Research Interests

Most of my research has been on political violence in its various forms, and in particular, on explanations for interstate war, civil war, and ethnic violence. My 1995 article "Rationalist Explanations for War" argued that there are essentially only two ways to explain how more-or-less rationally led states that consider fighting costs and risks can get into a war: bargaining failures due to private information about resolve or capabilities, or due to an inability to make credible commitments to uphold a deal. In that paper and in subsequent work I have tried to flesh out and empirically evaluate the most common specific mechanisms through which these higher-level constraints operate. I have also done theoretical and empirical work on the political, economic, and demographic features that distinguish countries prone to civil and ethnic wars; how states use "domestic audience costs" to convey resolve in international disputes; how ethnic groups maintain cooperative interactions in the absence of strong state institutions; and whether foreign aid programs aimed at rebuilding institutions after civil war actually work. Another line of research concerns democratic theory, with articles on the limits of electoral accountability and on the role of implicit threats of rebellion for sustaining democracy.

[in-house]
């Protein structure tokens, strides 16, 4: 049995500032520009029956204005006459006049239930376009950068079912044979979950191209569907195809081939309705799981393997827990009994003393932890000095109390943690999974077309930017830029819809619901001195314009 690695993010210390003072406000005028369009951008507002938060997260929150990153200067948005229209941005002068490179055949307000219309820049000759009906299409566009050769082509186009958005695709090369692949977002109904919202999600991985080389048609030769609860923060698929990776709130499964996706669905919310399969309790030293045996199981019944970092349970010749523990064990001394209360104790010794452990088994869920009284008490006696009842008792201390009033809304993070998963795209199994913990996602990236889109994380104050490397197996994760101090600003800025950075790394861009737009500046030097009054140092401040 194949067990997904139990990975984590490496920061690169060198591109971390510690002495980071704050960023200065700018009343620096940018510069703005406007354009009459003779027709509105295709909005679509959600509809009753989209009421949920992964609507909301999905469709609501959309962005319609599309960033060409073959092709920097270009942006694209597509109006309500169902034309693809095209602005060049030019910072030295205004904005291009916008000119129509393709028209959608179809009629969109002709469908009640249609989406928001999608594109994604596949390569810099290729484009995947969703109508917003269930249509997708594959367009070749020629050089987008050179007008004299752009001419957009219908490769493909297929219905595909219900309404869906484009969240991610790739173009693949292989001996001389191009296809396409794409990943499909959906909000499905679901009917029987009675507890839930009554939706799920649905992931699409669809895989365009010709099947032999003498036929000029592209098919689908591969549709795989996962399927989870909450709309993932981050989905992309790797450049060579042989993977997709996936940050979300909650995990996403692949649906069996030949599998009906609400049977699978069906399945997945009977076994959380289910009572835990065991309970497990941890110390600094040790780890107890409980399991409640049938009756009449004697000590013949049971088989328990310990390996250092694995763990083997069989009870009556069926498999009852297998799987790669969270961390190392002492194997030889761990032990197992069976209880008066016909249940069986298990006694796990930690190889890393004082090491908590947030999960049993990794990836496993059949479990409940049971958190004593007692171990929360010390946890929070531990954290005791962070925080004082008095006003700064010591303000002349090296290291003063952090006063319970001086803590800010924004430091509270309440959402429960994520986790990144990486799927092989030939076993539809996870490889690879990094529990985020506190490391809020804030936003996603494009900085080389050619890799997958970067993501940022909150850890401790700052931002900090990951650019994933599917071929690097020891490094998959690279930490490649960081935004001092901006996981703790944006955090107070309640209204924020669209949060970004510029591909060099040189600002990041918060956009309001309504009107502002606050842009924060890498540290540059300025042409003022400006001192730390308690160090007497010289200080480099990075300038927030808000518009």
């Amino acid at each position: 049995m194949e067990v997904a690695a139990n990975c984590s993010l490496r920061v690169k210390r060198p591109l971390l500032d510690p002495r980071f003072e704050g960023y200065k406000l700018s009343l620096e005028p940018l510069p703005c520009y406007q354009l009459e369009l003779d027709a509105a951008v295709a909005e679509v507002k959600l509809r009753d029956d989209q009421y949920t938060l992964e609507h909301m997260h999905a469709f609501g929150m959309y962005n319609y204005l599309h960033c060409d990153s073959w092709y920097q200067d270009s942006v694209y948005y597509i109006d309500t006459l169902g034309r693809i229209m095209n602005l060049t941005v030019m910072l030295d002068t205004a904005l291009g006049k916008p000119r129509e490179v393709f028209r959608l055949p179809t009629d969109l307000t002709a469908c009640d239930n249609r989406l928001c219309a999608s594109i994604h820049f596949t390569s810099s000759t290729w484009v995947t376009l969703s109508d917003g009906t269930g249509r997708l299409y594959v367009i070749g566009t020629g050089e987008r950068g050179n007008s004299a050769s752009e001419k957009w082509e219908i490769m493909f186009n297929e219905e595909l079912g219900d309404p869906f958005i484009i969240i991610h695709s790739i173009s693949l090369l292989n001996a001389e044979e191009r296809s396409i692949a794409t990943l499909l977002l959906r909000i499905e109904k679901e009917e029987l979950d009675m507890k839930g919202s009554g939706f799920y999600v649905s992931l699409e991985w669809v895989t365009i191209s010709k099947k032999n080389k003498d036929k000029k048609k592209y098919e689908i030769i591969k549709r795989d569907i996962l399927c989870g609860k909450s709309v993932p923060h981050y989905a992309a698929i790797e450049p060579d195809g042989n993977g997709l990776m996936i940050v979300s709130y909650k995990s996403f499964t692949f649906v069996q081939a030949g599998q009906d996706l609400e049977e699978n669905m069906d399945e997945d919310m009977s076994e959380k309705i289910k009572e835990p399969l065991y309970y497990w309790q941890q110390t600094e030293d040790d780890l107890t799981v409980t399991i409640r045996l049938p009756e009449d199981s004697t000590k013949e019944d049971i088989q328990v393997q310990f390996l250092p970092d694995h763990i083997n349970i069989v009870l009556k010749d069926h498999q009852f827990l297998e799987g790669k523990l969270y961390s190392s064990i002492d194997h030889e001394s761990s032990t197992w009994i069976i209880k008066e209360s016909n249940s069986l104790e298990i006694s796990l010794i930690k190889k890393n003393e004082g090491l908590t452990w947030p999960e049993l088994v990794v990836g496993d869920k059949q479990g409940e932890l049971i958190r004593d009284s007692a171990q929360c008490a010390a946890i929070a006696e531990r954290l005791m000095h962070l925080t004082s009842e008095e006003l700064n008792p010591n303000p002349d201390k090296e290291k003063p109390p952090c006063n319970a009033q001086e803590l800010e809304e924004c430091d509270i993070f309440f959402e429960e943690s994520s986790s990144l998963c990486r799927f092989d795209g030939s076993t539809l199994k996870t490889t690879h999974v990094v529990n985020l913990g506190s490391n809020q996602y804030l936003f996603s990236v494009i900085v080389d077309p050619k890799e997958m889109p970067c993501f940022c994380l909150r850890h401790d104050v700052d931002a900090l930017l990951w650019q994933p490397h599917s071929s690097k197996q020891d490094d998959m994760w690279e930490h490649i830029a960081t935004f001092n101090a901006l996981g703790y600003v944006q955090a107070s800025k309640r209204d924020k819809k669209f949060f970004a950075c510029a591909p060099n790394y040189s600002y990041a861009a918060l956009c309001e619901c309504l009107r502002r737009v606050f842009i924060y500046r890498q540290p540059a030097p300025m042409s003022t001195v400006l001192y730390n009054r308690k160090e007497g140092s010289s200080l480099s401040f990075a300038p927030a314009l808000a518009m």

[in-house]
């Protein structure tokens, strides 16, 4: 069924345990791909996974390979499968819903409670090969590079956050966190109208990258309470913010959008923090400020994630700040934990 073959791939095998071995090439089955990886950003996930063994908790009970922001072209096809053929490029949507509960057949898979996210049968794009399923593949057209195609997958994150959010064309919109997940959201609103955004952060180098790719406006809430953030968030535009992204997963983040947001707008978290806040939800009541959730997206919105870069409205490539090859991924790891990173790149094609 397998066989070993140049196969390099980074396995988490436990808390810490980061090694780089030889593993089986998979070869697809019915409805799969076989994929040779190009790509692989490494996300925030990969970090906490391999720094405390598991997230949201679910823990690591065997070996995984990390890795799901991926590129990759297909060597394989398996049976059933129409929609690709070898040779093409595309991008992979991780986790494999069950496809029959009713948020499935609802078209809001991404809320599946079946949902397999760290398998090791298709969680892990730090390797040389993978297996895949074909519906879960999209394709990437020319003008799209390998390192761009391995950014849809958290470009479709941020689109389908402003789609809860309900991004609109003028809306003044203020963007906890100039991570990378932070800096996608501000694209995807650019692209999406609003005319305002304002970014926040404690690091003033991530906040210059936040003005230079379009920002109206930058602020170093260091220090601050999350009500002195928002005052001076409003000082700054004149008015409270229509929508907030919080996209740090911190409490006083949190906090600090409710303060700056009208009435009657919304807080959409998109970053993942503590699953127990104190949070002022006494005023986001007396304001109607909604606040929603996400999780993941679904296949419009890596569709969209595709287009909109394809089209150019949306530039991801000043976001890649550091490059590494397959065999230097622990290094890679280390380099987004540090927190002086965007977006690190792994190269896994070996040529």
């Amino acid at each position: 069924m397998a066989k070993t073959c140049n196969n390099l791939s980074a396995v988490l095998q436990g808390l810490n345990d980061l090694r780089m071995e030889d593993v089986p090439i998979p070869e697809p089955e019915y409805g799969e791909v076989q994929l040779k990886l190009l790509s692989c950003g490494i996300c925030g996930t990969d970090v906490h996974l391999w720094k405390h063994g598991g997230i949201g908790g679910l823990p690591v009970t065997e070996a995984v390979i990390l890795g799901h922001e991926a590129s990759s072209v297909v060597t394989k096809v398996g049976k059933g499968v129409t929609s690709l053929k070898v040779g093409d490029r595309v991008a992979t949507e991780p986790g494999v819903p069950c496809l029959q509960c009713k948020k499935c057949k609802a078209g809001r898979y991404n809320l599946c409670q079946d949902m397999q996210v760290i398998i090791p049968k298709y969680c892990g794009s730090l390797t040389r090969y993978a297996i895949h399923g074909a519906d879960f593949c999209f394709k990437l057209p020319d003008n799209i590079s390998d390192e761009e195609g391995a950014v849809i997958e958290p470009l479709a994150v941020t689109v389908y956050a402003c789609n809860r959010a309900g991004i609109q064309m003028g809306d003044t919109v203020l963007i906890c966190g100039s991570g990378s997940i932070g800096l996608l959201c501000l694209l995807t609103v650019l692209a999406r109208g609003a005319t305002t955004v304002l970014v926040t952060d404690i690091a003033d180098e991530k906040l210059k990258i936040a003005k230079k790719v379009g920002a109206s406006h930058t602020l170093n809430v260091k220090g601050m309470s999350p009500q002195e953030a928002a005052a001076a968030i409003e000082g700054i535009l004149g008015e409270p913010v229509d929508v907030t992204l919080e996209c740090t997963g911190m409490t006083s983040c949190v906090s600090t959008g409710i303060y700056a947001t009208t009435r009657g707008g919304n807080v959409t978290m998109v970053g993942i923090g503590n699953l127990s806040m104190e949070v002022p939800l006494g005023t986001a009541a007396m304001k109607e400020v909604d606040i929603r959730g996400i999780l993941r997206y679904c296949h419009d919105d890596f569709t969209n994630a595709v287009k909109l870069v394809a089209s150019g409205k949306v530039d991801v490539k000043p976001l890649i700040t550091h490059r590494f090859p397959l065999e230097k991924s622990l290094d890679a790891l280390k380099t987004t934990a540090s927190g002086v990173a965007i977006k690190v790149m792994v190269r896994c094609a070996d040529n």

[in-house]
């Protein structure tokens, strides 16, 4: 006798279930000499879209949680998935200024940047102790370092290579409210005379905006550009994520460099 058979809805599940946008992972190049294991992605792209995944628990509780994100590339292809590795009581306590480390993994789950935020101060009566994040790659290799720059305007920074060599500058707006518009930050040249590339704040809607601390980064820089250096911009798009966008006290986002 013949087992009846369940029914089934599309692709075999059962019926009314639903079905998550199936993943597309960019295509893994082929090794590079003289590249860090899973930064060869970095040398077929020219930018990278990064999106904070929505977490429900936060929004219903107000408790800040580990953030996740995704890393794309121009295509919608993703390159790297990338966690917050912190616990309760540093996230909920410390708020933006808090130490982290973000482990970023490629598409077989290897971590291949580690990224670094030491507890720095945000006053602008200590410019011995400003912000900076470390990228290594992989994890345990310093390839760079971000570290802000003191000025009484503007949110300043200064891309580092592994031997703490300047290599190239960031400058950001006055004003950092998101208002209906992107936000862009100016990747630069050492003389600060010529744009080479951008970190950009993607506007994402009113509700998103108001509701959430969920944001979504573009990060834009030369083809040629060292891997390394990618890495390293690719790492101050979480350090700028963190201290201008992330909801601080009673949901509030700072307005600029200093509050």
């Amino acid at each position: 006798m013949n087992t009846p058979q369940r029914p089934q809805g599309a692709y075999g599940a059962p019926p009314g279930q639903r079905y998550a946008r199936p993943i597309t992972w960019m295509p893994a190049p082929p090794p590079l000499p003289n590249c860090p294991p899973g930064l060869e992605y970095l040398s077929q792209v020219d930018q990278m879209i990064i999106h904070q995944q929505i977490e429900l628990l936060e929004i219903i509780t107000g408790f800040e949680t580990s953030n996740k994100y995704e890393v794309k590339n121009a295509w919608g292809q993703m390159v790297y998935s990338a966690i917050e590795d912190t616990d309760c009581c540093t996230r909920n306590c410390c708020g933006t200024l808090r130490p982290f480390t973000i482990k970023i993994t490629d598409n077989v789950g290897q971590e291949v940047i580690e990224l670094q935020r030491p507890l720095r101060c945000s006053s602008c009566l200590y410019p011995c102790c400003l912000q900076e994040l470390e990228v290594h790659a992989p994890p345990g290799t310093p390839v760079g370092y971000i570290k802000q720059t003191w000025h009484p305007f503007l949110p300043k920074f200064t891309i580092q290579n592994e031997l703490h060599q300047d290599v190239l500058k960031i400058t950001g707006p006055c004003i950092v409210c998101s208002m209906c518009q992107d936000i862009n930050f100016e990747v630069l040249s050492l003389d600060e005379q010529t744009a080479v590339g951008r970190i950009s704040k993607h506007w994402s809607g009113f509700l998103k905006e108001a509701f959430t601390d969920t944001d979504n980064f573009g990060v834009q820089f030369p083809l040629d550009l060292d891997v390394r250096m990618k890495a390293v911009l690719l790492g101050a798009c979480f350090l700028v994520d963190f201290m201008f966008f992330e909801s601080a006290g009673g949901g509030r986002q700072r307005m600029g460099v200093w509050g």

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Election Year


Primary Section

Section 53: Social and Political Sciences